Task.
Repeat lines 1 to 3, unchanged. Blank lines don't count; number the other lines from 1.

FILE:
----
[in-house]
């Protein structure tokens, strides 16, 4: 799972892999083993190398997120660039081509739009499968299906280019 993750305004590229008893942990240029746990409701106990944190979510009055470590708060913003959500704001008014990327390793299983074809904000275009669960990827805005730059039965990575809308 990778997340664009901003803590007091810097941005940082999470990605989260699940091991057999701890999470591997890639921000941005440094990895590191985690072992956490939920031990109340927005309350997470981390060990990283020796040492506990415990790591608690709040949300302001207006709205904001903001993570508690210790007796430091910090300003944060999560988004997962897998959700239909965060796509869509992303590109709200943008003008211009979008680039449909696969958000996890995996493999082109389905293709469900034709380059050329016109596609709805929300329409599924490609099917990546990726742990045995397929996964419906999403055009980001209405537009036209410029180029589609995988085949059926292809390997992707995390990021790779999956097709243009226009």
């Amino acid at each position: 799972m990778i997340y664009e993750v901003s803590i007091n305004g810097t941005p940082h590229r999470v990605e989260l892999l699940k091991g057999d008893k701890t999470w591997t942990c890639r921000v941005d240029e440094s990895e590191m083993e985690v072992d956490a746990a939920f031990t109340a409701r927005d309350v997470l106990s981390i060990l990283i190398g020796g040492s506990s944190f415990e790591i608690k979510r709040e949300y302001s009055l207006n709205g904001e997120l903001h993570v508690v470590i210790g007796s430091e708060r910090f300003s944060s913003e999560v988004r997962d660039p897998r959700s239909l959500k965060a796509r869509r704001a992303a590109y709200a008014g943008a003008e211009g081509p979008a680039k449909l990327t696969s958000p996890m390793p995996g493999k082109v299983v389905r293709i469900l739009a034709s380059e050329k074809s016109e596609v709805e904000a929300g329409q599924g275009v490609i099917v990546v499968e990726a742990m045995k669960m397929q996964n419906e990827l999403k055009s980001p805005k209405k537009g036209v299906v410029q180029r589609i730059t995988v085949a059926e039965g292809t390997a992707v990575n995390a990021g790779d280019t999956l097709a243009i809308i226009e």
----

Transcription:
[in-house]
């Protein structure tokens, strides 16, 4: 799972892999083993190398997120660039081509739009499968299906280019 993750305004590229008893942990240029746990409701106990944190979510009055470590708060913003959500704001008014990327390793299983074809904000275009669960990827805005730059039965990575809308 990778997340664009901003803590007091810097941005940082999470990605989260699940091991057999701890999470591997890639921000941005440094990895590191985690072992956490939920031990109340927005309350997470981390060990990283020796040492506990415990790591608690709040949300302001207006709205904001903001993570508690210790007796430091910090300003944060999560988004997962897998959700239909965060796509869509992303590109709200943008003008211009979008680039449909696969958000996890995996493999082109389905293709469900034709380059050329016109596609709805929300329409599924490609099917990546990726742990045995397929996964419906999403055009980001209405537009036209410029180029589609995988085949059926292809390997992707995390990021790779999956097709243009226009």
């Amino acid at each position: 799972m990778i997340y664009e993750v901003s803590i007091n305004g810097t941005p940082h590229r999470v990605e989260l892999l699940k091991g057999d008893k701890t999470w591997t942990c890639r921000v941005d240029e440094s990895e590191m083993e985690v072992d956490a746990a939920f031990t109340a409701r927005d309350v997470l106990s981390i060990l990283i190398g020796g040492s506990s944190f415990e790591i608690k979510r709040e949300y302001s009055l207006n709205g904001e997120l903001h993570v508690v470590i210790g007796s430091e708060r910090f300003s944060s913003e999560v988004r997962d660039p897998r959700s239909l959500k965060a796509r869509r704001a992303a590109y709200a008014g943008a003008e211009g081509p979008a680039k449909l990327t696969s958000p996890m390793p995996g493999k082109v299983v389905r293709i469900l739009a034709s380059e050329k074809s016109e596609v709805e904000a929300g329409q599924g275009v490609i099917v990546v499968e990726a742990m045995k669960m397929q996964n419906e990827l999403k055009s980001p805005k209405k537009g036209v299906v410029q180029r589609i730059t995988v085949a059926e039965g292809t390997a992707v990575n995390a990021g790779d280019t999956l097709a243009i809308i226009e």